|10 year government bond yield||0.66%|
|30 year fixed rate mortgage||3.12%|
Stocks are flattish this morning on no real news. Bonds and MBS are flat as well.
The “reopening trade” which lifted shares of banks, airlines, and leisure / hospitality companies has faltered a little on fears of a COVID resurgence. This has been pushing bond yields lower. The bank sector continues to struggle.
The MBA reported that the number of loans in forbearance decreased by 8 basis points to 8.39% as of June 28. “We learned last week that the job market improved more than expected in June,” said MBA Chief Economist Mike Fratantoni. “With that as background, it is not surprising that the forbearance numbers continue to improve as more people go back to their jobs. The improvement in the forbearance data was broad-based, with declines for both GSE and Ginnie Mae loans. The decrease in new forbearance requests indicates that further declines are likely in the weeks ahead.”
Mortgage applications increased 2.2% last week as purchases increased 5% and refis rose 0.4%. Note the week had an adjustment for the July 4 holiday. “Mortgage rates declined to another record low as renewed fears of a coronavirus resurgence offset the impacts from a week of mostly positive economic data, such as June factory orders and payroll employment,” said Joel Kan, MBA Associate Vice President of Economic and Industry Forecasting. “Borrowers acted in response to these lower rates, after accounting for the July 4th holiday. Purchase applications continued their recovery, increasing 5 percent to the highest level in almost a month and 33 percent from a year ago. The average purchase loan size increased to $365,700 – also another high – as borrowers contend with limited supply and higher home prices.”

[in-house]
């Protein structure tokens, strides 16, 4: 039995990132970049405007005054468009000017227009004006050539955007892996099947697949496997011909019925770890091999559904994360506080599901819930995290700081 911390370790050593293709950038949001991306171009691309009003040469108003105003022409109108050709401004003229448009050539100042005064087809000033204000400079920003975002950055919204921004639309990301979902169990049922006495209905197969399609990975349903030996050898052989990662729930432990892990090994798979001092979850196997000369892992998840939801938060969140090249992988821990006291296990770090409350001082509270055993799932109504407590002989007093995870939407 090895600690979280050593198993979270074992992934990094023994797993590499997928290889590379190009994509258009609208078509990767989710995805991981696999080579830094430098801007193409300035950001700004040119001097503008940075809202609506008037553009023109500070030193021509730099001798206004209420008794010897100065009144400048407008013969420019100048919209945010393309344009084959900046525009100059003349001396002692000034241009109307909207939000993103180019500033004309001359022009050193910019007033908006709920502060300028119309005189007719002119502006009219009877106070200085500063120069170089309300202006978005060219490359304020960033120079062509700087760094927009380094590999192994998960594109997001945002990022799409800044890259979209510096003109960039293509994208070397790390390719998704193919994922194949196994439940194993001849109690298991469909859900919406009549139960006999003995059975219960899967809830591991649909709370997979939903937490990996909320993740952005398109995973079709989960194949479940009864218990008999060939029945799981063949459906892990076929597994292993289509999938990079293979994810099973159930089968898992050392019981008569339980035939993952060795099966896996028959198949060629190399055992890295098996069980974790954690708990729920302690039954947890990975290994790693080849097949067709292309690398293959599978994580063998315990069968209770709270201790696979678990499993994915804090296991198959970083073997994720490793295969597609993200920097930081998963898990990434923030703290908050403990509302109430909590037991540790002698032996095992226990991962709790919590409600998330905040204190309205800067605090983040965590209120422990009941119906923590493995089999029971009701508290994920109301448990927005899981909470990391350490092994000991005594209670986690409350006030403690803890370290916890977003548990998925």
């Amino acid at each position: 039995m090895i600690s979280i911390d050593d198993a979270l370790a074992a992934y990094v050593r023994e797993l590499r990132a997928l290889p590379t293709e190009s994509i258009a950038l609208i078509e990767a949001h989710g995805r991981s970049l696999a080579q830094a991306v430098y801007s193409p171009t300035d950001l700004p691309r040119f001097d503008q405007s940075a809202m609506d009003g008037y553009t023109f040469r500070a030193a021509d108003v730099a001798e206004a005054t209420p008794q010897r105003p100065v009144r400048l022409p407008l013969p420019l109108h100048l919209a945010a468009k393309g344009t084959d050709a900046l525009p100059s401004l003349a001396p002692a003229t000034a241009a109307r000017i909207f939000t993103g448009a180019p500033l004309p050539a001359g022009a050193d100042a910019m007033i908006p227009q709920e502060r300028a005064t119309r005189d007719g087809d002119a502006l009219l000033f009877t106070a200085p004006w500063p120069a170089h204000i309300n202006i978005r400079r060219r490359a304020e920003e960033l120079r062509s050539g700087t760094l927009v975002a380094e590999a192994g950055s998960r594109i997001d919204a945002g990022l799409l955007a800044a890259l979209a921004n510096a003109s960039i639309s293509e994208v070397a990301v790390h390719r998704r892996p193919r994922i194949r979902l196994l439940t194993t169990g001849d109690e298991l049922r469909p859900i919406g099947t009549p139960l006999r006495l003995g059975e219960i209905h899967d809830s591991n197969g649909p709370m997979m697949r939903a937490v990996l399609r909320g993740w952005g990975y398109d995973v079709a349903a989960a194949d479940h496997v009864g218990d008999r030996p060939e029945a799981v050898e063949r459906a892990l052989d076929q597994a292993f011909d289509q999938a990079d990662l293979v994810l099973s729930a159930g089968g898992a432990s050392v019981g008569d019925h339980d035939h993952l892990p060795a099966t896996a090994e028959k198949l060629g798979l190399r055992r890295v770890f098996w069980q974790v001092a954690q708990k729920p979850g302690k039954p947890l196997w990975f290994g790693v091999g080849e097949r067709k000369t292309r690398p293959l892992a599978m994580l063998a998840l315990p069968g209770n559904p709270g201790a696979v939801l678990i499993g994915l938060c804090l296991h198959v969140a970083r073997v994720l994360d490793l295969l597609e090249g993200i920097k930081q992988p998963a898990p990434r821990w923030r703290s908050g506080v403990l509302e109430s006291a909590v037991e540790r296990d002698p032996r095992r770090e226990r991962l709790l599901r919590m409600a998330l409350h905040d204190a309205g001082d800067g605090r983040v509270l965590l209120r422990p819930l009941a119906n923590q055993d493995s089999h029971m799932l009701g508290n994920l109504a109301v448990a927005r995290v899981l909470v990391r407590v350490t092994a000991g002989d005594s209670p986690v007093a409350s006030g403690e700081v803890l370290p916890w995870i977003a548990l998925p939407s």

Job openings increased to 5.4 million in May, according to the JOLTS job report. Hires rose to 6.5 million, a series high. Construction hiring saw a huge jump with 673k new hires, although leisure and hospitality was the biggest jump with over a 1.3 million.
Quicken filed its IPO paperwork under the name Rocket Companies. The company originated $51.7 billion in loans in the first quarter of 2020. As you would expect, there are 4 classes of stock, and Dan Gilbert will hold the ones with 10 votes per share (the other class has 1 vote per share). For all intents and purposes, the new shareholders will have zero say in how the company is run. One number jumped out at me: Rocket is valuing its servicing at 2.2x, which is a pretty conservative number.